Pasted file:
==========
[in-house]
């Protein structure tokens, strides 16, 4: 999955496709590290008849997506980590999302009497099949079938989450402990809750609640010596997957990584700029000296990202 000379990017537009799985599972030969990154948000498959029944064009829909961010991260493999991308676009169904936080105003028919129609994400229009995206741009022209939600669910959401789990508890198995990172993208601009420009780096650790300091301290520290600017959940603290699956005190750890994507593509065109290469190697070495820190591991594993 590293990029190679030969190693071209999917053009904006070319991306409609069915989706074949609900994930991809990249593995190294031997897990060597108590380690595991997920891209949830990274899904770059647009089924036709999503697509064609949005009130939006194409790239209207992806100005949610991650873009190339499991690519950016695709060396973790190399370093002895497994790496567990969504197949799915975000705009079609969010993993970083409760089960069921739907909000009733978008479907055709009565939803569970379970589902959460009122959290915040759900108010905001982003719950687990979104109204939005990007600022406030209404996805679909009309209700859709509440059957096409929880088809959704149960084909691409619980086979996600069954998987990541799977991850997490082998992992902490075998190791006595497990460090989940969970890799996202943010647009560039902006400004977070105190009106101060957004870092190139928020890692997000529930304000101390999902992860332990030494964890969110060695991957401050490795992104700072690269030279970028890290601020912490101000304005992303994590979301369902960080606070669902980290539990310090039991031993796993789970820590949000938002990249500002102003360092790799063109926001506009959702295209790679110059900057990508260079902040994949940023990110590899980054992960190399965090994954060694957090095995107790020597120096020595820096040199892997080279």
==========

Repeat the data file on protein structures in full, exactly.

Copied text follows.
[in-house]
């Protein structure tokens, strides 16, 4: 999955496709590290008849997506980590999302009497099949079938989450402990809750609640010596997957990584700029000296990202 000379990017537009799985599972030969990154948000498959029944064009829909961010991260493999991308676009169904936080105003028919129609994400229009995206741009022209939600669910959401789990508890198995990172993208601009420009780096650790300091301290520290600017959940603290699956005190750890994507593509065109290469190697070495820190591991594993 590293990029190679030969190693071209999917053009904006070319991306409609069915989706074949609900994930991809990249593995190294031997897990060597108590380690595991997920891209949830990274899904770059647009089924036709999503697509064609949005009130939006194409790239209207992806100005949610991650873009190339499991690519950016695709060396973790190399370093002895497994790496567990969504197949799915975000705009079609969010993993970083409760089960069921739907909000009733978008479907055709009565939803569970379970589902959460009122959290915040759900108010905001982003719950687990979104109204939005990007600022406030209404996805679909009309209700859709509440059957096409929880088809959704149960084909691409619980086979996600069954998987990541799977991850997490082998992992902490075998190791006595497990460090989940969970890799996202943010647009560039902006400004977070105190009106101060957004870092190139928020890692997000529930304000101390999902992860332990030494964890969110060695991957401050490795992104700072690269030279970028890290601020912490101000304005992303994590979301369902960080606070669902980290539990310090039991031993796993789970820590949000938002990249500002102003360092790799063109926001506009959702295209790679110059900057990508260079902040994949940023990110590899980054992960190399965090994954060694957090095995107790020597120096020595820096040199892997080279």